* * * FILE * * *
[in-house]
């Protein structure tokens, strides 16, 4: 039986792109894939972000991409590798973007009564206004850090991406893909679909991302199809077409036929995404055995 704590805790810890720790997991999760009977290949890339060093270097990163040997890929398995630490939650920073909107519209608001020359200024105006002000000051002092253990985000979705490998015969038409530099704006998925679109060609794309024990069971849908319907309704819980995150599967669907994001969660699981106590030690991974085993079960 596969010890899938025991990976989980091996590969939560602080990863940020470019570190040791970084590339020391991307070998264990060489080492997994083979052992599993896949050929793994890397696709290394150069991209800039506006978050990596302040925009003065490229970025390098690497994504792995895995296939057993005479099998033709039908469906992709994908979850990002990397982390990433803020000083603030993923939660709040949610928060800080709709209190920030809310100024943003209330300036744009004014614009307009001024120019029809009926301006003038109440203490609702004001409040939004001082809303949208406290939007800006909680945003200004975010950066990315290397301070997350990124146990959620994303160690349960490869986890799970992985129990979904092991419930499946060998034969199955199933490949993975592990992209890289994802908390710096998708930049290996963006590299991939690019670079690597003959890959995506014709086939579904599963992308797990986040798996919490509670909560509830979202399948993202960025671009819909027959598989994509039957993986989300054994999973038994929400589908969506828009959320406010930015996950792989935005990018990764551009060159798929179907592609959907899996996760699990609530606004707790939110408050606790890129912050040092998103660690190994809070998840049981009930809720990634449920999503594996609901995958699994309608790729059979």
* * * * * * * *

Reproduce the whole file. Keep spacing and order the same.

[in-house]
């Protein structure tokens, strides 16, 4: 039986792109894939972000991409590798973007009564206004850090991406893909679909991302199809077409036929995404055995 704590805790810890720790997991999760009977290949890339060093270097990163040997890929398995630490939650920073909107519209608001020359200024105006002000000051002092253990985000979705490998015969038409530099704006998925679109060609794309024990069971849908319907309704819980995150599967669907994001969660699981106590030690991974085993079960 596969010890899938025991990976989980091996590969939560602080990863940020470019570190040791970084590339020391991307070998264990060489080492997994083979052992599993896949050929793994890397696709290394150069991209800039506006978050990596302040925009003065490229970025390098690497994504792995895995296939057993005479099998033709039908469906992709994908979850990002990397982390990433803020000083603030993923939660709040949610928060800080709709209190920030809310100024943003209330300036744009004014614009307009001024120019029809009926301006003038109440203490609702004001409040939004001082809303949208406290939007800006909680945003200004975010950066990315290397301070997350990124146990959620994303160690349960490869986890799970992985129990979904092991419930499946060998034969199955199933490949993975592990992209890289994802908390710096998708930049290996963006590299991939690019670079690597003959890959995506014709086939579904599963992308797990986040798996919490509670909560509830979202399948993202960025671009819909027959598989994509039957993986989300054994999973038994929400589908969506828009959320406010930015996950792989935005990018990764551009060159798929179907592609959907899996996760699990609530606004707790939110408050606790890129912050040092998103660690190994809070998840049981009930809720990634449920999503594996609901995958699994309608790729059979």